Money Skills For Teenagers
One of the ways young adults get into trouble these days is with their finances. Schools are woefully inept at teaching personal financial planning, and most parents also don’t have a clue these days. If I had to bet, most people are living paycheck to paycheck today, so it’s harder to think long term. But, think long term you must if you want to teach your teenager money skills.
Here are 9 important money skills all parents should teach their teenagers.
1. Let your teenager get a job
A lot of parents are afraid to let their teenagers work. However, studies show that teenagers who have jobs of up to 19 hours a week actually get better grades and are more likely to get a secondary education. Plus, it looks good on their college applications. It is also teaching them time management of balancing work with school.
2. Open a Child Checking Account
When your teenager gets a job, you should get them their own checking account. Until they’re 18 (19 in some states) they’ll be part of your account, in that you’ll be a signer on their account and if they overdraft the money you are responsible.
Opening their own checking account, then working with them to do their bank statement monthly is a good way for them to learn money management skills. But don’t be surprised they overdraft the account a few times. Teach them to set aside some money each week into a savings account separate from their checking.
3. Give your teenager an allowance
Even if your child has a job, giving them an allowance is a good thing. You don’t want to give them “free money” however. The money you give your teen should be money you would spend on school lunches, activities, personal hygiene products, and clothing.
So, whatever you’ve budgeted for these items, give directly to your teen and let them budget the money to get these things. The trick is not to bail them out when and if they mess up.
4. Teach your teenager how to budget
When you give them free reign on their own money, and help them work out a budget to start, they will learn money management skills that will carry them far into their adult life. So, if your child has a car payment, insurance, a cell phone, clothing, school supplies, etc..
Put this all into their budget and then let them take care of it. Check up each month to make sure they’re on track, but mostly stay hands off once you show them so they can learn.
5. Teach your teen how to pay bills
When you’ve given them an allowance to cover the things you normally pay directly for, and they have a job, along with their own checking account they will now learn how to pay their own bills. This is a great skill to have because so many young adults go out into the world having no idea about these things.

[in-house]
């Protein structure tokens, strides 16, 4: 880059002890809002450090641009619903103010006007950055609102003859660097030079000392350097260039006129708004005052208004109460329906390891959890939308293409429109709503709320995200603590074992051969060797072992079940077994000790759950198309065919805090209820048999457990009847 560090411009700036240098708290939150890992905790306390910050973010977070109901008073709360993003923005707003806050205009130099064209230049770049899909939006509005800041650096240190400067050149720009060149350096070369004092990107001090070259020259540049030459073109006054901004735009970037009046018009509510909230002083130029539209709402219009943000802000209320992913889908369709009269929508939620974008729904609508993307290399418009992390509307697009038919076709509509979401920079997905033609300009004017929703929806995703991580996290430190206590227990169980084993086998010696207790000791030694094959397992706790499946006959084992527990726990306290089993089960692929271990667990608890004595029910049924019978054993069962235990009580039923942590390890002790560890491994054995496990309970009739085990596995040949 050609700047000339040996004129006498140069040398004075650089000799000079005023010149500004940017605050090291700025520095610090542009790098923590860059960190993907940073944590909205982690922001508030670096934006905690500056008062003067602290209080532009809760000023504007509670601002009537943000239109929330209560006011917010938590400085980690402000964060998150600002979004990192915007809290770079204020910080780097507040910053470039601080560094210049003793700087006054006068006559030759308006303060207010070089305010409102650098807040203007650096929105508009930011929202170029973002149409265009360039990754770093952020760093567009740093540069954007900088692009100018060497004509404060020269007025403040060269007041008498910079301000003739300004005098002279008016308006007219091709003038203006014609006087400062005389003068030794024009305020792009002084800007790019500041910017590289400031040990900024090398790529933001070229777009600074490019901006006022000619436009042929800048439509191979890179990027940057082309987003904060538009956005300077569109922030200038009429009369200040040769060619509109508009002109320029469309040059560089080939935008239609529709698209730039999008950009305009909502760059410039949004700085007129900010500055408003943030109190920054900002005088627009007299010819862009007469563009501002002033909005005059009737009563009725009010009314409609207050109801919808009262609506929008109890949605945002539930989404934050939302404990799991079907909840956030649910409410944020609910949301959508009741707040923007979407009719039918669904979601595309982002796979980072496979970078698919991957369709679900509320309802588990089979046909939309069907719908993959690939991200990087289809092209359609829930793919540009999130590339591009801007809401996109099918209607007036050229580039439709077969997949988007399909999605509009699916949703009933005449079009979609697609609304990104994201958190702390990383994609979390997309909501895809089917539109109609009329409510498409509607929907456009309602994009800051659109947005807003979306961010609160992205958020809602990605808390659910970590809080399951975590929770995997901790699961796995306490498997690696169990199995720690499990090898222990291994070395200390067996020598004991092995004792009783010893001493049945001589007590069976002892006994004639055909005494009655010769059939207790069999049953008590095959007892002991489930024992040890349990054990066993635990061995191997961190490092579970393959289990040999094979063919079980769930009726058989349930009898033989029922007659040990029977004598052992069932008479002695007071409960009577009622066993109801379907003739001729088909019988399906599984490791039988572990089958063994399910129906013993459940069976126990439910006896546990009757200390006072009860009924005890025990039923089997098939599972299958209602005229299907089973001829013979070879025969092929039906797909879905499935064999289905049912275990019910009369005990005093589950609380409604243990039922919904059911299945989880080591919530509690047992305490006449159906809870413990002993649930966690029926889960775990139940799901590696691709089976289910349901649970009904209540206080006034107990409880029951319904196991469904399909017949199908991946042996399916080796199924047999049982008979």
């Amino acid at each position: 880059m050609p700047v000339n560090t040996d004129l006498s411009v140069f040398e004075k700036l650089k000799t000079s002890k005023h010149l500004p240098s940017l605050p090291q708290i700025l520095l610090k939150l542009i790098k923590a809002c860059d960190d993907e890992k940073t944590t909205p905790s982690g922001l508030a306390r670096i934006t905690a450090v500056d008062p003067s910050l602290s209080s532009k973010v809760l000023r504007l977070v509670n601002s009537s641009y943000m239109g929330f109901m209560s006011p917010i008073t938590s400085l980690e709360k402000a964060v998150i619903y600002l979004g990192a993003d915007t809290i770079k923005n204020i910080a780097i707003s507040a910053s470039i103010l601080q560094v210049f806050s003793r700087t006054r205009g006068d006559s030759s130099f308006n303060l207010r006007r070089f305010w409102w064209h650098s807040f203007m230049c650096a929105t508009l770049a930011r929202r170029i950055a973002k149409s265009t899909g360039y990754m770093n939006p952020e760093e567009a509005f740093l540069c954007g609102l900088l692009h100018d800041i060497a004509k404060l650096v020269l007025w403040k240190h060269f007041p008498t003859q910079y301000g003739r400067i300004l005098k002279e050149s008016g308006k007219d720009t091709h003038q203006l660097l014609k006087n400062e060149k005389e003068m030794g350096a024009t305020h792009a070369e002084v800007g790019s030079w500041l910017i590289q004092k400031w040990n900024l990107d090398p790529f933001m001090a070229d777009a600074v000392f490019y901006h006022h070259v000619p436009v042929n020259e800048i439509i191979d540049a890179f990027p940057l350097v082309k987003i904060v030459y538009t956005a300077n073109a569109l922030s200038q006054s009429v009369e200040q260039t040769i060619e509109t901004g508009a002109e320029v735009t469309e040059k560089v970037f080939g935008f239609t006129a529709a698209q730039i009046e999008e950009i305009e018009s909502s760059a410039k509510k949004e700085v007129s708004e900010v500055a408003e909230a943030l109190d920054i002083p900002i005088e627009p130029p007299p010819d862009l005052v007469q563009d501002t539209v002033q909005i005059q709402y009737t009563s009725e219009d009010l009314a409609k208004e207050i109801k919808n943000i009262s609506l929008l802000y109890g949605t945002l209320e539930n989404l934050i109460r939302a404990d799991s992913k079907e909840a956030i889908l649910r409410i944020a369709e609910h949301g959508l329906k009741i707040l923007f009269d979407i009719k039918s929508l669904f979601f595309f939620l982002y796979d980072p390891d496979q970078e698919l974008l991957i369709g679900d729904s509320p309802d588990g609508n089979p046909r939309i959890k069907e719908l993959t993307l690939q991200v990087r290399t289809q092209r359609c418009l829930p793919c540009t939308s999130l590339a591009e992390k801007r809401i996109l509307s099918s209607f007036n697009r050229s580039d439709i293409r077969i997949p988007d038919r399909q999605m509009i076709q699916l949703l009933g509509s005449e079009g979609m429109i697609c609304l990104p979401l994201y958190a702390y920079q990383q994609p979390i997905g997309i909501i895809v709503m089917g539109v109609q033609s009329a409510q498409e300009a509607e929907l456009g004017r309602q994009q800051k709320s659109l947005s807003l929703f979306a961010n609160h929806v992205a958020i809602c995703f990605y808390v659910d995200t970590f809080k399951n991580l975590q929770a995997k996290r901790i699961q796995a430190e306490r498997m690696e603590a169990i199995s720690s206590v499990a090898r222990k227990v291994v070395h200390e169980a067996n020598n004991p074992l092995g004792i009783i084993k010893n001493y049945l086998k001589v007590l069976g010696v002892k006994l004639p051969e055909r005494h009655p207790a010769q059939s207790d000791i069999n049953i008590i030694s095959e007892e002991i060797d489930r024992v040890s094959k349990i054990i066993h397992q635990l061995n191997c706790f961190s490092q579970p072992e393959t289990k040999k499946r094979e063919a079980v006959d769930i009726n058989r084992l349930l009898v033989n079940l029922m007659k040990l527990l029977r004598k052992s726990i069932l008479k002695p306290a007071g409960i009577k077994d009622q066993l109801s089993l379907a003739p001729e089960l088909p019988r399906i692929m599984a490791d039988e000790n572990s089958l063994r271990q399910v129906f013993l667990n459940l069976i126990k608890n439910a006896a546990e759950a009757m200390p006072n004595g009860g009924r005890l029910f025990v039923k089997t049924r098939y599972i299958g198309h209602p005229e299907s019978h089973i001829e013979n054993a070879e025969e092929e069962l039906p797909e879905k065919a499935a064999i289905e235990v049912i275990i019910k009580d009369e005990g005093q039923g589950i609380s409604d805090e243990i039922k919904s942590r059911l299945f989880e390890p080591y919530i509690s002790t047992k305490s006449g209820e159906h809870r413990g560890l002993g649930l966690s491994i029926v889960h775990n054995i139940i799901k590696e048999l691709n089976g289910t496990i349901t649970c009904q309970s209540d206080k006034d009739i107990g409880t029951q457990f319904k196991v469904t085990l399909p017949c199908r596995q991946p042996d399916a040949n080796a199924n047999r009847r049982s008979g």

Your child will be head of the pack. It might be a good practice to show them a sample budget for when they have their own place too so they understand about water, electric, trash, rent and other types of bills they do not have now.
6. Teach your teen how to invest money
Part of managing money should also include how to save and invest their money. A portion of their money, probably at least 10 percent should be saved in both short term and long term savings accounts. You can even teach them how to start a 401K, which will truly set them ahead of their peers when they move out on their own.
7. Teach your teenager how credit works
Credit today is truly a dangerous thing. Some credit cards are being offered that charge more than 50 percent interest. Plus, the credit card companies prey on young people by sending more than one or two offers to them daily once they reach the age that it’s legal, usually college age. Teaching them how this works is imperative so they can see what a trap it can become if they’re not wise and careful.
8. Teach your teen wise spending habits
Letting a teenager handle their own money will teach them wise spending habits. This is most especially true if you do not bail them out when they make a mistake.
For example, if your child knew that prom was coming up but did not plan for expenses, don’t give them the extra money. It can be a hard line to take, but as long as you explain everything when you first give it all over to them, they’re going to learn fast.
9. Be open with your teen about your financials
Finally, and this is a big one. Don’t hide your finances form your children. So many parents see this as personal information and while it is to a point, teenagers really do need to know how hard you work to provide what you provide.
If they understand it more, and get how much work goes into having that meal on the table each night their wants will become a lot more realistic as they get older.